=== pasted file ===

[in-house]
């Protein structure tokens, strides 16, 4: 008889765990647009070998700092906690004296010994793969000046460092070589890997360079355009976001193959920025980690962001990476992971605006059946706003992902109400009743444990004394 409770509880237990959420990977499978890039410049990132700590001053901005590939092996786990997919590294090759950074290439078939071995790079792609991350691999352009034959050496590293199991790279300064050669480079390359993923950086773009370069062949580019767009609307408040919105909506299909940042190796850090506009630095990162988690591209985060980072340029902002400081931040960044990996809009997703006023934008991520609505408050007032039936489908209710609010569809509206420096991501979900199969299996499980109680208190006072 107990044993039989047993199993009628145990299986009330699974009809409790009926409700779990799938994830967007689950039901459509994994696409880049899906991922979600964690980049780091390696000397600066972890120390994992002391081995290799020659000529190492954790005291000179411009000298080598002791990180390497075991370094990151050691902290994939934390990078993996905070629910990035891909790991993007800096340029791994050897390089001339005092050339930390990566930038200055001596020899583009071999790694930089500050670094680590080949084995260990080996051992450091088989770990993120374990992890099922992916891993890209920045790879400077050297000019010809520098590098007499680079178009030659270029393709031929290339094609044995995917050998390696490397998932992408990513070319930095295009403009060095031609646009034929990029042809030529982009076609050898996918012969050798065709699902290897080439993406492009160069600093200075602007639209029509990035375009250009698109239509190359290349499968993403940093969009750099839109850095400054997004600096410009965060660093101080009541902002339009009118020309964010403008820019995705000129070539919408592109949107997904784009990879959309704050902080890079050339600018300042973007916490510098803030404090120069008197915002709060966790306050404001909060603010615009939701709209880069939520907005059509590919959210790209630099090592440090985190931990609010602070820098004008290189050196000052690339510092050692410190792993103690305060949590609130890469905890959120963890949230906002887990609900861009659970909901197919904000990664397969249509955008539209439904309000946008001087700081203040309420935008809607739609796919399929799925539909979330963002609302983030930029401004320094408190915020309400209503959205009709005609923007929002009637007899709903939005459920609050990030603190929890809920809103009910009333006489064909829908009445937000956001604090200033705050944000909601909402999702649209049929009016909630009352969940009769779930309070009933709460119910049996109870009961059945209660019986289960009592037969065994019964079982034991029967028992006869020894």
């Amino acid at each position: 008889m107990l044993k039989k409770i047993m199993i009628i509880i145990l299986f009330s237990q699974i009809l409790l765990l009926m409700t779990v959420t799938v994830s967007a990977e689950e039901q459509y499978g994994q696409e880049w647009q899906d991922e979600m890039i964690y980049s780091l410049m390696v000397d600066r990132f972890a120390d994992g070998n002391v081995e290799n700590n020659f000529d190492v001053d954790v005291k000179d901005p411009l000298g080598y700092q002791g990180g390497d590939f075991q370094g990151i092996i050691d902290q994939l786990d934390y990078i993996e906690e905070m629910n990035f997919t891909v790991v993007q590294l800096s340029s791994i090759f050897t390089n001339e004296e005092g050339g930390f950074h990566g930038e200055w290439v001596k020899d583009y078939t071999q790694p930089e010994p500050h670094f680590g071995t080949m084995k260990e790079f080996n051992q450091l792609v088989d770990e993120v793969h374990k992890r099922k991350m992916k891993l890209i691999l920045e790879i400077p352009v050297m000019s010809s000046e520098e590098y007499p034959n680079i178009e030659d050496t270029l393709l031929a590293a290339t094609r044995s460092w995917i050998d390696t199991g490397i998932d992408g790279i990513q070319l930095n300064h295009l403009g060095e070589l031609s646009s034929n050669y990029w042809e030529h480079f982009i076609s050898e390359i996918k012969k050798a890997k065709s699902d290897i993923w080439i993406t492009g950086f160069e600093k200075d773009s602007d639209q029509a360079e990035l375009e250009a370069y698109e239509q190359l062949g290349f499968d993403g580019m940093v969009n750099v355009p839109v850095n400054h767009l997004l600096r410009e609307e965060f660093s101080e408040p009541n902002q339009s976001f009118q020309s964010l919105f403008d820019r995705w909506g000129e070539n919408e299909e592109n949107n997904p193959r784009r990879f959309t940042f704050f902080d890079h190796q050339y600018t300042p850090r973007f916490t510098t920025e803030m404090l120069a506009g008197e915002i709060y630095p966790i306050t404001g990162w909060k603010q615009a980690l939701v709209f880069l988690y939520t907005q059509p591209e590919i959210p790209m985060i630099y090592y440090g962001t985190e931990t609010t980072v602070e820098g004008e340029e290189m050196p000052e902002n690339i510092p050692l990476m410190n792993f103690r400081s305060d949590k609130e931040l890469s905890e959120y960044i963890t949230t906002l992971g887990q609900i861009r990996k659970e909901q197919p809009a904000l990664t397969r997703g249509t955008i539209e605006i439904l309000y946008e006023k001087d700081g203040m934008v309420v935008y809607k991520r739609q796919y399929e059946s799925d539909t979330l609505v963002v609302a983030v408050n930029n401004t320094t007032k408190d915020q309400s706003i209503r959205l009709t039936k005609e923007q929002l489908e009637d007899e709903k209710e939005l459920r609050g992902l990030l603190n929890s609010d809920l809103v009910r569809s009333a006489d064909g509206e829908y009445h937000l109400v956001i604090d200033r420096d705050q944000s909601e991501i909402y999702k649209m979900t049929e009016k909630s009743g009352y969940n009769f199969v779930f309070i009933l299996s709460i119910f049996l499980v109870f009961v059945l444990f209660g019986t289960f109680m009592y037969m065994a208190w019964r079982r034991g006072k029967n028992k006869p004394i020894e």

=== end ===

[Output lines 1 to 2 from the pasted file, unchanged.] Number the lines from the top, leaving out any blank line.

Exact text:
[in-house]
């Protein structure tokens, strides 16, 4: 008889765990647009070998700092906690004296010994793969000046460092070589890997360079355009976001193959920025980690962001990476992971605006059946706003992902109400009743444990004394 409770509880237990959420990977499978890039410049990132700590001053901005590939092996786990997919590294090759950074290439078939071995790079792609991350691999352009034959050496590293199991790279300064050669480079390359993923950086773009370069062949580019767009609307408040919105909506299909940042190796850090506009630095990162988690591209985060980072340029902002400081931040960044990996809009997703006023934008991520609505408050007032039936489908209710609010569809509206420096991501979900199969299996499980109680208190006072 107990044993039989047993199993009628145990299986009330699974009809409790009926409700779990799938994830967007689950039901459509994994696409880049899906991922979600964690980049780091390696000397600066972890120390994992002391081995290799020659000529190492954790005291000179411009000298080598002791990180390497075991370094990151050691902290994939934390990078993996905070629910990035891909790991993007800096340029791994050897390089001339005092050339930390990566930038200055001596020899583009071999790694930089500050670094680590080949084995260990080996051992450091088989770990993120374990992890099922992916891993890209920045790879400077050297000019010809520098590098007499680079178009030659270029393709031929290339094609044995995917050998390696490397998932992408990513070319930095295009403009060095031609646009034929990029042809030529982009076609050898996918012969050798065709699902290897080439993406492009160069600093200075602007639209029509990035375009250009698109239509190359290349499968993403940093969009750099839109850095400054997004600096410009965060660093101080009541902002339009009118020309964010403008820019995705000129070539919408592109949107997904784009990879959309704050902080890079050339600018300042973007916490510098803030404090120069008197915002709060966790306050404001909060603010615009939701709209880069939520907005059509590919959210790209630099090592440090985190931990609010602070820098004008290189050196000052690339510092050692410190792993103690305060949590609130890469905890959120963890949230906002887990609900861009659970909901197919904000990664397969249509955008539209439904309000946008001087700081203040309420935008809607739609796919399929799925539909979330963002609302983030930029401004320094408190915020309400209503959205009709005609923007929002009637007899709903939005459920609050990030603190929890809920809103009910009333006489064909829908009445937000956001604090200033705050944000909601909402999702649209049929009016909630009352969940009769779930309070009933709460119910049996109870009961059945209660019986289960009592037969065994019964079982034991029967028992006869020894």